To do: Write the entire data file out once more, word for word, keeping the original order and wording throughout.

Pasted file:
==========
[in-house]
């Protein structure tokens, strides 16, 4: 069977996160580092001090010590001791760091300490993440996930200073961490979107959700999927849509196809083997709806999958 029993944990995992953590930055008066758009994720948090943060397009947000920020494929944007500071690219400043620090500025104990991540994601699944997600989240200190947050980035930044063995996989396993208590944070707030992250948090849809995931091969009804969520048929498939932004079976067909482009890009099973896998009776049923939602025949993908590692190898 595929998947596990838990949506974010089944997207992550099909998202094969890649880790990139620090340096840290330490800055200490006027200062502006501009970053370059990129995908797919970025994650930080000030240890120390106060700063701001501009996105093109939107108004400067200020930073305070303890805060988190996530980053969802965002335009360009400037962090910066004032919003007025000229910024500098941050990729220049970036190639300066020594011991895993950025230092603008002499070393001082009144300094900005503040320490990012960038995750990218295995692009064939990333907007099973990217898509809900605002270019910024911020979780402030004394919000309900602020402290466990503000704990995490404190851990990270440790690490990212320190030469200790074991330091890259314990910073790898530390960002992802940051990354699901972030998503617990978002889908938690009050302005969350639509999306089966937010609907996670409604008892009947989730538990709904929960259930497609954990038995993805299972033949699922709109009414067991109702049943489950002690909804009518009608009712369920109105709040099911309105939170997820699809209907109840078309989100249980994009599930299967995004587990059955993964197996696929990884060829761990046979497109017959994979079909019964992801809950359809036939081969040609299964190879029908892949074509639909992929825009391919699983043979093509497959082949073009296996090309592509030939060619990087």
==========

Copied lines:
[in-house]
């Protein structure tokens, strides 16, 4: 069977996160580092001090010590001791760091300490993440996930200073961490979107959700999927849509196809083997709806999958 029993944990995992953590930055008066758009994720948090943060397009947000920020494929944007500071690219400043620090500025104990991540994601699944997600989240200190947050980035930044063995996989396993208590944070707030992250948090849809995931091969009804969520048929498939932004079976067909482009890009099973896998009776049923939602025949993908590692190898 595929998947596990838990949506974010089944997207992550099909998202094969890649880790990139620090340096840290330490800055200490006027200062502006501009970053370059990129995908797919970025994650930080000030240890120390106060700063701001501009996105093109939107108004400067200020930073305070303890805060988190996530980053969802965002335009360009400037962090910066004032919003007025000229910024500098941050990729220049970036190639300066020594011991895993950025230092603008002499070393001082009144300094900005503040320490990012960038995750990218295995692009064939990333907007099973990217898509809900605002270019910024911020979780402030004394919000309900602020402290466990503000704990995490404190851990990270440790690490990212320190030469200790074991330091890259314990910073790898530390960002992802940051990354699901972030998503617990978002889908938690009050302005969350639509999306089966937010609907996670409604008892009947989730538990709904929960259930497609954990038995993805299972033949699922709109009414067991109702049943489950002690909804009518009608009712369920109105709040099911309105939170997820699809209907109840078309989100249980994009599930299967995004587990059955993964197996696929990884060829761990046979497109017959994979079909019964992801809950359809036939081969040609299964190879029908892949074509639909992929825009391919699983043979093509497959082949073009296996090309592509030939060619990087």